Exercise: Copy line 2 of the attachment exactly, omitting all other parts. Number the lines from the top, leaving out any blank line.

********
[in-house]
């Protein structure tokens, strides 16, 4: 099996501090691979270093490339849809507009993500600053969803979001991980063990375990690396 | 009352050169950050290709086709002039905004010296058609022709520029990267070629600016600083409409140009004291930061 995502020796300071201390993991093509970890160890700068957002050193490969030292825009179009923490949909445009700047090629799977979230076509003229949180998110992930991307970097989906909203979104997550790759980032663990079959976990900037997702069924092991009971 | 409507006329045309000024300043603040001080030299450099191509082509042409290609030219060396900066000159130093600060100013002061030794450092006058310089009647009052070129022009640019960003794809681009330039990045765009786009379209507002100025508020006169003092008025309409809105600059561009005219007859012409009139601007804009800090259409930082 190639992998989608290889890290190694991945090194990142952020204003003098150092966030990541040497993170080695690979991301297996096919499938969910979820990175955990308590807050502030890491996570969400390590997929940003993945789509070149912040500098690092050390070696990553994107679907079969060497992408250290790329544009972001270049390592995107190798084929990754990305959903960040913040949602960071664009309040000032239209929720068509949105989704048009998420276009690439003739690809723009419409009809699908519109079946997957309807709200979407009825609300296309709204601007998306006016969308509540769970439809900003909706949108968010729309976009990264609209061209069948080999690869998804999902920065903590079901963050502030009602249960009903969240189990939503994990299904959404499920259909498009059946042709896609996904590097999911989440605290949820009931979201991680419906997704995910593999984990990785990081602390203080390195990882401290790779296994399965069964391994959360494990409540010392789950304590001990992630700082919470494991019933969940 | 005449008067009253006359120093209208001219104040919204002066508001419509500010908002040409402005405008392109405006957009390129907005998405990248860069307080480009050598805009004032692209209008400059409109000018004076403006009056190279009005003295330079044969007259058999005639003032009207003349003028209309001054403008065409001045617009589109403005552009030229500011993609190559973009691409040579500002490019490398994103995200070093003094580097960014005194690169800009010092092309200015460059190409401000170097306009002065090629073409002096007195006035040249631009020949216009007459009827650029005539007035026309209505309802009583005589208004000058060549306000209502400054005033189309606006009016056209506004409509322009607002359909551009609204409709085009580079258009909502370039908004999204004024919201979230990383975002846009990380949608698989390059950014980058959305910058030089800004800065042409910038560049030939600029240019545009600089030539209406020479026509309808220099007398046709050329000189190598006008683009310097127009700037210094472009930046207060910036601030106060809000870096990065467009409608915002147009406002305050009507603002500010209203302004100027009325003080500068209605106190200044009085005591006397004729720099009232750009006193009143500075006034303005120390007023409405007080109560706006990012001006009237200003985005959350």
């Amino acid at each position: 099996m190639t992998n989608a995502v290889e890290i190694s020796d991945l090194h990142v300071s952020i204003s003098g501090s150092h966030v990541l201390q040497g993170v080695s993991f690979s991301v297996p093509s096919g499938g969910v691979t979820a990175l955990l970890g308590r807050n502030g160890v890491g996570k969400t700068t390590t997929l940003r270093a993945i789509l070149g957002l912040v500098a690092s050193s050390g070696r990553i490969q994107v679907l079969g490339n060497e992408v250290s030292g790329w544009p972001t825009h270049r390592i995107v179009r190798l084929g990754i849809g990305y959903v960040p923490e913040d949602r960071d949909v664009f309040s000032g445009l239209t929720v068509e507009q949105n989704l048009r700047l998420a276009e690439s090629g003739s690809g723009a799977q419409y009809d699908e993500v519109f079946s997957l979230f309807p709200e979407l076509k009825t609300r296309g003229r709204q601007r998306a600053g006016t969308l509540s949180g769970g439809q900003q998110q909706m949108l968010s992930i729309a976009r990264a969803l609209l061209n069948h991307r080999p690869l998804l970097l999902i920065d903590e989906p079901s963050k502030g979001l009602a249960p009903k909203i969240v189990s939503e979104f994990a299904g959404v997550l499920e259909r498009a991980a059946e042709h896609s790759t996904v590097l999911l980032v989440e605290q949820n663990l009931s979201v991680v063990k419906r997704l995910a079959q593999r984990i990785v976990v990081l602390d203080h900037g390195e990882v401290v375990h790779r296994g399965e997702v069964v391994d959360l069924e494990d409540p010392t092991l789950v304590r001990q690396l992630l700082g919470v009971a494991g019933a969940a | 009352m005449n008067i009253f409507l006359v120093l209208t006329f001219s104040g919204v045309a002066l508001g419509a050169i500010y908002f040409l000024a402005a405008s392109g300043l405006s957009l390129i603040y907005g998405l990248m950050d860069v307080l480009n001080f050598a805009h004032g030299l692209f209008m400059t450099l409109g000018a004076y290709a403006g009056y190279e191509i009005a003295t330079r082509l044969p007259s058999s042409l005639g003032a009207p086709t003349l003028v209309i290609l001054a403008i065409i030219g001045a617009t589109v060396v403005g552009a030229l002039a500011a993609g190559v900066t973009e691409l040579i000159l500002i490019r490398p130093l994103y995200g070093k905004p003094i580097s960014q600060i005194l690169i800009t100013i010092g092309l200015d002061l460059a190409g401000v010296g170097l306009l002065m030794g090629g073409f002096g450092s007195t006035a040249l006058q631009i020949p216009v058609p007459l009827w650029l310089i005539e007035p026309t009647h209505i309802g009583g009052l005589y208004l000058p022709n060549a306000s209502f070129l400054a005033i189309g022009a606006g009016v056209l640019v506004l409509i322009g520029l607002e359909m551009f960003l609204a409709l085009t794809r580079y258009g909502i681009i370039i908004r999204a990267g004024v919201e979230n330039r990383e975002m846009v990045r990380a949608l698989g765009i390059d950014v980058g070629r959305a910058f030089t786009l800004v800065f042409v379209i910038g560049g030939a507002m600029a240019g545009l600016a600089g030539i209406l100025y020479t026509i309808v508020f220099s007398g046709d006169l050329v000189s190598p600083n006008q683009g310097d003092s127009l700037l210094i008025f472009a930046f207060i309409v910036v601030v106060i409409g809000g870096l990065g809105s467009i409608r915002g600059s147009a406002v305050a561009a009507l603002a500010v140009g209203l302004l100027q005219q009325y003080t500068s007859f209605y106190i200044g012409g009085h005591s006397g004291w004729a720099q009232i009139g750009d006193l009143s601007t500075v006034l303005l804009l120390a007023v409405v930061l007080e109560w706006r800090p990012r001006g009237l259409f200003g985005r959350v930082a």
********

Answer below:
């Protein structure tokens, strides 16, 4: 099996501090691979270093490339849809507009993500600053969803979001991980063990375990690396 | 009352050169950050290709086709002039905004010296058609022709520029990267070629600016600083409409140009004291930061 995502020796300071201390993991093509970890160890700068957002050193490969030292825009179009923490949909445009700047090629799977979230076509003229949180998110992930991307970097989906909203979104997550790759980032663990079959976990900037997702069924092991009971 | 409507006329045309000024300043603040001080030299450099191509082509042409290609030219060396900066000159130093600060100013002061030794450092006058310089009647009052070129022009640019960003794809681009330039990045765009786009379209507002100025508020006169003092008025309409809105600059561009005219007859012409009139601007804009800090259409930082 190639992998989608290889890290190694991945090194990142952020204003003098150092966030990541040497993170080695690979991301297996096919499938969910979820990175955990308590807050502030890491996570969400390590997929940003993945789509070149912040500098690092050390070696990553994107679907079969060497992408250290790329544009972001270049390592995107190798084929990754990305959903960040913040949602960071664009309040000032239209929720068509949105989704048009998420276009690439003739690809723009419409009809699908519109079946997957309807709200979407009825609300296309709204601007998306006016969308509540769970439809900003909706949108968010729309976009990264609209061209069948080999690869998804999902920065903590079901963050502030009602249960009903969240189990939503994990299904959404499920259909498009059946042709896609996904590097999911989440605290949820009931979201991680419906997704995910593999984990990785990081602390203080390195990882401290790779296994399965069964391994959360494990409540010392789950304590001990992630700082919470494991019933969940 | 005449008067009253006359120093209208001219104040919204002066508001419509500010908002040409402005405008392109405006957009390129907005998405990248860069307080480009050598805009004032692209209008400059409109000018004076403006009056190279009005003295330079044969007259058999005639003032009207003349003028209309001054403008065409001045617009589109403005552009030229500011993609190559973009691409040579500002490019490398994103995200070093003094580097960014005194690169800009010092092309200015460059190409401000170097306009002065090629073409002096007195006035040249631009020949216009007459009827650029005539007035026309209505309802009583005589208004000058060549306000209502400054005033189309606006009016056209506004409509322009607002359909551009609204409709085009580079258009909502370039908004999204004024919201979230990383975002846009990380949608698989390059950014980058959305910058030089800004800065042409910038560049030939600029240019545009600089030539209406020479026509309808220099007398046709050329000189190598006008683009310097127009700037210094472009930046207060910036601030106060809000870096990065467009409608915002147009406002305050009507603002500010209203302004100027009325003080500068209605106190200044009085005591006397004729720099009232750009006193009143500075006034303005120390007023409405007080109560706006990012001006009237200003985005959350």